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A Department of Public Works employee secures Christmas decorations Monday on Marinette Avenue, near the Hall Avenue intersection. The employee asked that his name not be printed.


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Attitude Wellness suit says city broke two state laws in marijuana screening
  • Updated

EagleHerald Staff Writer

MENOMINEE—Marijuana retailer Attitude Wellness/Lume Cannabis Co. is suing the City of Menominee over what it considers a flawed application process for retail marijuana licenses.

In the process of screening applications for the licenses, the City of Menominee violated two Michigan laws, Attitude Wellness/Lume said in court documents. It wants the Circuit Court to invalidate the adult-use recreational marijuana licenses approved at the Sept. 20 Menominee City Council meeting because of the violations.

Attitude Wellness/Lume still hopes to open an adult-use recreational marijuana store at the same location as a medical marijuana store it received approval for, but because of the city’s failure to provide the go-ahead for the recreational-use store, it has sought relief in the court system.

The company’s two applications for retail licenses received perfect scores of 50 points each, but the city did not provide the company with a recreational-use license, and a medical-use retail license was issued on the condition the company receives a special-use permit for a location at 2812 10th St., which is in a C-2 zone. La Cabana Restaurant is located there and renting on a month-to-month basis.

First Property Holdings/Rize, which was awarded a license to open a recreational marijuana store, filed a motion to intervene in the Attitude Wellness/Lume lawsuit, according to a Register of Actions document provided by the deputy county clerk for Menominee County.

Rize has filed a similar motion to intervene in a lawsuit involving Highwire Farms against the City of Menominee, which is asking the court to invalidate the licenses approved Sept. 20. Rize said its due process rights are at stake and the judge should consider its motion before making a decision in the case. Rize has purchased the former Stang Sales & Service property at 3213 10th St. for $900,000. It closed on the property transaction in September.

Barglind is scheduled to hear Rize’s motion to intervene at 11 a.m. CT on Nov. 23 followed by Attitude Wellness/Lume’s case at 11:30 a.m. the same day. Barglind also is scheduled to hear a motion for a preliminary injunction at 1:30 p.m. Dec. 2.

In its lawsuit, Attitude Wellness/Lume said the City of Menominee failed to abide by the Michigan Open Meetings Act because the marijuana application selection committee did not score applications in a public meeting and did not provide the applicant with the opportunity to clarify information it said Interim City Manager Brett Botbyl inaccurately presented. The Open Meetings Act, Act 267 of 1976, is designed to provide transparency to the public in how government decisions are made.

The lawsuit also said the city violated the Michigan Regulation and Taxation of Marijuana Act, which legalizes the sale of marijuana for adults 21 and older to ensure the safety of marijuana in the marketplace. The Marijuana Act stipulates a city must use a competitive process to select the “best suited” applicants when it puts a limit on the number of stores that can sell marijuana.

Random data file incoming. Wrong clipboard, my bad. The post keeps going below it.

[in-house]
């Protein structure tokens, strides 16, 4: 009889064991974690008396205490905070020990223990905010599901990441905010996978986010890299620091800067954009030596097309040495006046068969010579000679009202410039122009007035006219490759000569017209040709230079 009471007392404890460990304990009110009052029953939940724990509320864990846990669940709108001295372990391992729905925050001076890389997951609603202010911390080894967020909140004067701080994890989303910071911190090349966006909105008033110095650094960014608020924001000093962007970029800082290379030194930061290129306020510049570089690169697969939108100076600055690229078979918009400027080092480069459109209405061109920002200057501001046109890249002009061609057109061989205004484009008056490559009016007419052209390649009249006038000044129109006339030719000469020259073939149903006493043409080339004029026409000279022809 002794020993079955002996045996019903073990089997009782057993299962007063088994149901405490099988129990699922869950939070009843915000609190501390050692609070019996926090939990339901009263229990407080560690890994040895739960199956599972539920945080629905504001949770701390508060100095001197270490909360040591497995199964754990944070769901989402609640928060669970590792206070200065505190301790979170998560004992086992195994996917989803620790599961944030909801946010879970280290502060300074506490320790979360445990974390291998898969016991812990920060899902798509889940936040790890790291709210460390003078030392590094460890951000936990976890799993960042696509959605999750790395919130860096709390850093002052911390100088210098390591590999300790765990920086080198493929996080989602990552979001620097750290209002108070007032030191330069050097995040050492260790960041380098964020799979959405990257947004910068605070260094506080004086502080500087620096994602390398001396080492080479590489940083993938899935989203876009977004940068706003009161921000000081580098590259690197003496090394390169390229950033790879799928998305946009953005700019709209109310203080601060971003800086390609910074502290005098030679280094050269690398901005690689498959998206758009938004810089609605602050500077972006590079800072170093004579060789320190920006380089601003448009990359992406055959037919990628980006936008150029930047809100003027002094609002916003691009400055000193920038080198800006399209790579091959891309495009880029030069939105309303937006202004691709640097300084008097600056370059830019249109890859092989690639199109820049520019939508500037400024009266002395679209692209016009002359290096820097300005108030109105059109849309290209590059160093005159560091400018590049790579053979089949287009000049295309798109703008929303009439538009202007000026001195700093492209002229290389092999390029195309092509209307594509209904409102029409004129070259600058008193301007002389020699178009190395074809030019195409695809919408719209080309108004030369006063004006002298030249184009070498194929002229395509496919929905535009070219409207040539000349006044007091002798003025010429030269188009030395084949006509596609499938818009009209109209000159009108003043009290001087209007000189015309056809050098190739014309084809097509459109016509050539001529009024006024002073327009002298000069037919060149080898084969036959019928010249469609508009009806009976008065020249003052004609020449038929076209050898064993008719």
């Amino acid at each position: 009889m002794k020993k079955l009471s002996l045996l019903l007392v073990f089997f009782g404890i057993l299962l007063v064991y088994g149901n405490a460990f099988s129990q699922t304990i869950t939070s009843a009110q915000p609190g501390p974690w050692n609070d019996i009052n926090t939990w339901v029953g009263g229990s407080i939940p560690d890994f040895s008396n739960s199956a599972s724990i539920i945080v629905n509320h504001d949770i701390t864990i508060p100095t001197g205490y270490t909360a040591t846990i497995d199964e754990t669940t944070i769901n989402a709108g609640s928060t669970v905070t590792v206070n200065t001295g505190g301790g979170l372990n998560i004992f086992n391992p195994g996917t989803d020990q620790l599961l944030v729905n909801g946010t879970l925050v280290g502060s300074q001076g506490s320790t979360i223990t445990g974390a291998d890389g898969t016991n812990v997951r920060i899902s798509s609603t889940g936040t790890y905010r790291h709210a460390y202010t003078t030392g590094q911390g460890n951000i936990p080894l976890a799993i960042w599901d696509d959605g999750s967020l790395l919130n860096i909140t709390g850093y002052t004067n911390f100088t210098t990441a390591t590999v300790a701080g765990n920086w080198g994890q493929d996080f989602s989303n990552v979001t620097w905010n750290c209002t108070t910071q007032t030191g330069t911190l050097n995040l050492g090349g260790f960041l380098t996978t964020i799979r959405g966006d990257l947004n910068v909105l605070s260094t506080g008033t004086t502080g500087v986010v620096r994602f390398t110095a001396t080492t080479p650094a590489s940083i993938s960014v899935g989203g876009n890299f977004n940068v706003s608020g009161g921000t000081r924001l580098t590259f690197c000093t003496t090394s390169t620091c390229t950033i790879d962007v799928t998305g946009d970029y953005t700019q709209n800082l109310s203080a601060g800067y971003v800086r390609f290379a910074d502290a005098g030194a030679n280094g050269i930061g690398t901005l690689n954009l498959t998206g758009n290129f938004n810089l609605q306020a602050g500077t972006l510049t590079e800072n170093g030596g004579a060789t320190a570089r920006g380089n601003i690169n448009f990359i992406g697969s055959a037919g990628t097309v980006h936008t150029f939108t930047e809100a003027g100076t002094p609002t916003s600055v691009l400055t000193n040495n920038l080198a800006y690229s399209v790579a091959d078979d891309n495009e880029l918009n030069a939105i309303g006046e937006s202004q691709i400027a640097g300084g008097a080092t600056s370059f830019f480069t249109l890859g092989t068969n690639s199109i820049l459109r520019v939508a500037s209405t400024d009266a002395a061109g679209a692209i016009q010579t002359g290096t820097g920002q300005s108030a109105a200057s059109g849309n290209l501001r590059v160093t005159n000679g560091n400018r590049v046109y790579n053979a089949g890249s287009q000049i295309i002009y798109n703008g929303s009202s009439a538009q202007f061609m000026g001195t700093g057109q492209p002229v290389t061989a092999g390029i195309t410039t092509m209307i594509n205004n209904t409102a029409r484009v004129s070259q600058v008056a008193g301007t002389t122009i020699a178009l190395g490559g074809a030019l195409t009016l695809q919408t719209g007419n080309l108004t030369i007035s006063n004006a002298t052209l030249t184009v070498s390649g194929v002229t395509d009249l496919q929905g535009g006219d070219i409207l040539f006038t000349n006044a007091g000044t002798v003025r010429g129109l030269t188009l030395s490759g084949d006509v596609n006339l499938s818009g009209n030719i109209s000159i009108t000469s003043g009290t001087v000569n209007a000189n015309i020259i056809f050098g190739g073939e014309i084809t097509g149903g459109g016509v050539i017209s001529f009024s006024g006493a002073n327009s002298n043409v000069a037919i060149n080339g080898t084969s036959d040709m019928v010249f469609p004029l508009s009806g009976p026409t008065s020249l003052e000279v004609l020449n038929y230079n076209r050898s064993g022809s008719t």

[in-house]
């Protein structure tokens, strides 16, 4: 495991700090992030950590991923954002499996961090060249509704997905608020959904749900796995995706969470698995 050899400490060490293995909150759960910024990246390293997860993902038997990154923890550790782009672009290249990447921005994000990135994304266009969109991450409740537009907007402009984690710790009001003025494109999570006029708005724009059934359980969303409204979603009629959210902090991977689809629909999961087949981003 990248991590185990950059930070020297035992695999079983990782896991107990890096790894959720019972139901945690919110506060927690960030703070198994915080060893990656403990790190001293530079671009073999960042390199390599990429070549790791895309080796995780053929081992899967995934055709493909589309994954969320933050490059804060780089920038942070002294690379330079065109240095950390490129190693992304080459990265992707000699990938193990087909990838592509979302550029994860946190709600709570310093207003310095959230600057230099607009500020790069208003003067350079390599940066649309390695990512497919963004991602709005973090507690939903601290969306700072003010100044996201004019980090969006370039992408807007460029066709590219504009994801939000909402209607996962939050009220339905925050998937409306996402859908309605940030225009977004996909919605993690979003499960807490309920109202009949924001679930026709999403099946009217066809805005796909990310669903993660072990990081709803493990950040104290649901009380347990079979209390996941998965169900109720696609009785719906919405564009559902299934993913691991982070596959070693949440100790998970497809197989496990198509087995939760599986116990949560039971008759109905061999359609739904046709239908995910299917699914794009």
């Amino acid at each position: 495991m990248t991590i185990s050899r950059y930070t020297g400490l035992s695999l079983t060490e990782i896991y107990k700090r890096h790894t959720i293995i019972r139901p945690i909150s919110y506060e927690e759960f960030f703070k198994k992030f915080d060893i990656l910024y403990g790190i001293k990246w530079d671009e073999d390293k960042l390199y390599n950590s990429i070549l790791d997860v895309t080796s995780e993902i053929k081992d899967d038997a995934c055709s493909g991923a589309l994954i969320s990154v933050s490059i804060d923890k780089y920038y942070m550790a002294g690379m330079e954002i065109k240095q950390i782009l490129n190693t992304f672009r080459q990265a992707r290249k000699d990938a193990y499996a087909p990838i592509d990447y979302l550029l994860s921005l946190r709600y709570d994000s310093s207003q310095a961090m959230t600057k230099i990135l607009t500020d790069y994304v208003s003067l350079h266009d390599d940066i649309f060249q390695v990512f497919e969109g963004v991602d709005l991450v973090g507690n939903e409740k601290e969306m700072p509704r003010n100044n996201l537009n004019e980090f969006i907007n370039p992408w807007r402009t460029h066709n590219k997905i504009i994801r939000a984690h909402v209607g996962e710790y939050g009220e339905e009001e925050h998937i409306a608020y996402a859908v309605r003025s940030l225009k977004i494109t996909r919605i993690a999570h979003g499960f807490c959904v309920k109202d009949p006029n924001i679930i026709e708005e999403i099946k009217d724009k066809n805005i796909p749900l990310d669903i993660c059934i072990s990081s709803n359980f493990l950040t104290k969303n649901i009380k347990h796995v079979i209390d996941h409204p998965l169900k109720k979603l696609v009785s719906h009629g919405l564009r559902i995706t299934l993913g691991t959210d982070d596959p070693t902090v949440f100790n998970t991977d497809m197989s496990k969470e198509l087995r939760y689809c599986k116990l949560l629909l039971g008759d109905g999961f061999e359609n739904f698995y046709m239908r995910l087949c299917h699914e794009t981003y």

Attitude Wellness/Lume said the city failed to select the “best suited” applicants because it didn’t provide it with a recreational-use retail license despite the fact Attitude Wellness received perfect scores of 50 on its applications. Only one other company, Fire Station Cannabis Co., received perfect scores, and it was approved for an adult-use recreational retail license. The city also awarded a recreational-use retail license to Rize, which earned 48 points on its application.

The court filing references a previous Michigan retail marijuana case where a Macomb County judge told the City of Warren to invalidate the licenses it issued and start the screening process over largely because of Open Meetings Act violations.

An appeal in the case is still pending. One medical marijuana store is open in Warren and was allowed to continue operating, according to Warren City Councilman Garry Watts.

Watts said the licensing process took place before he joined the city council two years ago. “They did all this behind closed doors. There was no transparency,” he said. Watts said the ratings of applicants should have been public. “My opinion is do it by lottery and in open public,” he said. Watts also said he doesn’t favor marijuana stores.

Macomb County Circuit Court Judge Carl Marlinga said the Warren marijuana review committee violated the Open Meetings Act when it met in private to narrow a list of retail marijuana applicants, according to the opinion he wrote in April 2020.

Marlinga said the review committee was involved in a “critical governmental function” in determining the most worthy applicants and “the public had a right to be there and see the process as it happened. The old saying that ‘it’s hard to do dark things in bright places’ applies here.”

The judge also wrote that no right to privacy applied even if some proprietary information might be involved. “To take the small sliver of potentially confidential or proprietary information and use that sliver as an excuse to keep the public in the dark about the workings of the review committee is unacceptable,” Marlinga wrote.

“The review committee was choosing winners and losers. The public had an absolute right to know how these decisions were reached,” he said.

Marlinga relied on “Booth Newspapers v University of Michigan Board of Regents, supra” in his decision. In that case, the Board of Regents met in private to discuss and rate applicants for the office of the university president and tried to say these preliminary meetings were exempt from the Open Meetings Act. The Supreme Court disagreed and decided a government function was exercised during those meetings and they should have been open, Marlinga said.

The Booth case was relied on as precedent in a number of other cases involving the selection or narrowing down of applicants, Marlinga said.


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Hospital is full, but not with COVID patients
  • Updated

EagleHerald Staff Writer

MARINETTE—The Aurora Medical Center-Bay Area is currently full, but not because of COVID-19 patients, Chief Nurse Officer Nicole Swanson said last week in an interview with the EagleHerald.

As of Nov. 5, the hospital had 15 inpatient COVID cases, according to an Aurora Medical Center-Bay Area (Medical Center) spokesperson. Swanson said the hospital is seeing a decreasing trend of COVID cases but that, in the past few months, there has been a steady increase in hospitalizations of people who have delayed seeking medical care, likely because of the pandemic.